Changes in agar.io

Having played agar.io several times a couple years ago, I was very surprised to see its popularity has been maintained (if not grown) since the last time I played. When I last played there was no revenue-generating system of payment or advertisement present in the game from what I remember. Now when I open the… Continue reading Changes in agar.io

Having played agar.io several times a couple years ago, I was very surprised to see its popularity has been maintained (if not grown) since the last time I played. When I last played there was no revenue-generating system of payment or advertisement present in the game from what I remember. Now when I open the website in my browser, I am first faced with an image informing me that I am using an adblocker (true) and asking me to disable it, followed by a number of panels advertising new apps and games that the developer has released as well as social media widgets for sharing the game and your score. Additionally, another ad appears superimposed over everything and you must close it before reaching the widgets to log in and play. Players may now customize more elements of their “character” like the skin and name displayed on your circle as you glide around the grid-based map eating smaller dots and players. I’m interested in both the fact that so many people still play this game despite how old it is (at least to me) and also the ways in which the game has been able to create apparent revenue streams and update content in a way that maintains the engagement of players while still creating an economic profit for the developer. Despite these superficial changes, there seem to be few (if any) changes to the actual mechanics of the game (unless there are some that I missed) and I found little difference in the actual gameplay experience from when I first started playing. I find the gameplay of agar.io to be part relaxing, part competitive. I would say the game is relaxing in that the movements of the player are smooth and very simple in mechanic nature, with the player simply guiding around their circle-shaped character with the mouse. It is also competitive, with the multi-player combat incentivising to absorb smaller players in order to increase their size.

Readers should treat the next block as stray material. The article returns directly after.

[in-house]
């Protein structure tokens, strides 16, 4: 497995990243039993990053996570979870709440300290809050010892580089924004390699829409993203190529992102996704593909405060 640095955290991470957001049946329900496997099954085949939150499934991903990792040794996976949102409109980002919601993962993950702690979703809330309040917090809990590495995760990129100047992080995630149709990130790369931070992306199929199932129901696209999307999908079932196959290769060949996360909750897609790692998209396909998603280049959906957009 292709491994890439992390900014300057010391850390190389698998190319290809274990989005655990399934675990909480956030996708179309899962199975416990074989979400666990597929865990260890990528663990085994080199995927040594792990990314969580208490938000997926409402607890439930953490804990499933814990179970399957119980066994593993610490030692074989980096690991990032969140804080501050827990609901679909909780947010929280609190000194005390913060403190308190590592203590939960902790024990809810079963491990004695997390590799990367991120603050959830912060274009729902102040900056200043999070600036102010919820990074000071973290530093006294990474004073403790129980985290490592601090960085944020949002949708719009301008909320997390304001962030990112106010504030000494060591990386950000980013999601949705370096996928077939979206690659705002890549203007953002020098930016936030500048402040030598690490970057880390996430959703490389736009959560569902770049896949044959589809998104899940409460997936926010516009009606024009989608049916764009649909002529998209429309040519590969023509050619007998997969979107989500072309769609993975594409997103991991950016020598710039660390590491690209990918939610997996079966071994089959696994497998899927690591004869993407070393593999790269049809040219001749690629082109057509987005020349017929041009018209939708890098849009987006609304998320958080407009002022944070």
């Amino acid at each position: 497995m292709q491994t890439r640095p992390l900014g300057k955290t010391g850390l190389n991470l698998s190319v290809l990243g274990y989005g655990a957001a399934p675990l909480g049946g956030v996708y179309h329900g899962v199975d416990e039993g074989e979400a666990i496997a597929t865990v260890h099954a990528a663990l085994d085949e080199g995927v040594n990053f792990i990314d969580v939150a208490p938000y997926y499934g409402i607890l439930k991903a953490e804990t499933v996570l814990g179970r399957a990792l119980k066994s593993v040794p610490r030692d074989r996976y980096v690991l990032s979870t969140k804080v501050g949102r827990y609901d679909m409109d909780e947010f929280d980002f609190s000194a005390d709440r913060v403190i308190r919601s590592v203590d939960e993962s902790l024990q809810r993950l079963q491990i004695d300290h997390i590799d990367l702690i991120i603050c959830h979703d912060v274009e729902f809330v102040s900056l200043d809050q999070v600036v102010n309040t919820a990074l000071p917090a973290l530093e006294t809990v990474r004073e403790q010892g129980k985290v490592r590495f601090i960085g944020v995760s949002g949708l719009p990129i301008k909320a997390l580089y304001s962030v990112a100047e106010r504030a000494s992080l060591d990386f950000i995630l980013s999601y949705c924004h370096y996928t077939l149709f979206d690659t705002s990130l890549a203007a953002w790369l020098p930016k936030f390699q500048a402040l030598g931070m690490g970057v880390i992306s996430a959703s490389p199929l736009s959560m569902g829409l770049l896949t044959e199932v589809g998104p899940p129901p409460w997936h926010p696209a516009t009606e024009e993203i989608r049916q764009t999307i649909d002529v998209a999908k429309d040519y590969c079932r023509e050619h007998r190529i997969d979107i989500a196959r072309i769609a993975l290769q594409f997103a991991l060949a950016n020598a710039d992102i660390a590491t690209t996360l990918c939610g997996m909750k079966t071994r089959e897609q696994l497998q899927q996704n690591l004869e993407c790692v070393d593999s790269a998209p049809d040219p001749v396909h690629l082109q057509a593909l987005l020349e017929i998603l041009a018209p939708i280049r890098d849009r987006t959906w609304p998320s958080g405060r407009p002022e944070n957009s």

When Game Narratives Run Deeper Than Ever Imagined 

Content Warning: sexual abuse  Gone Home is incredibly beautiful, subtle, and powerful in its narrative. So many little pieces are available for discovery and connection in the game that don’t relate directly to the object of the game. Players can learn about the characters pasts, read private notes and letters, read work and school documents, and…

Content Warning: sexual abuse 

Gone Home is incredibly beautiful, subtle, and powerful in its narrative. So many little pieces are available for discovery and connection in the game that don’t relate directly to the object of the game. Players can learn about the characters pasts, read private notes and letters, read work and school documents, and listen to cassette tapes. All of these add to the immersion of the game, and make the Greenbriars seem like a very real and knowable family. I find myself thinking about them and their story as if it’s a book I’m reading or have read.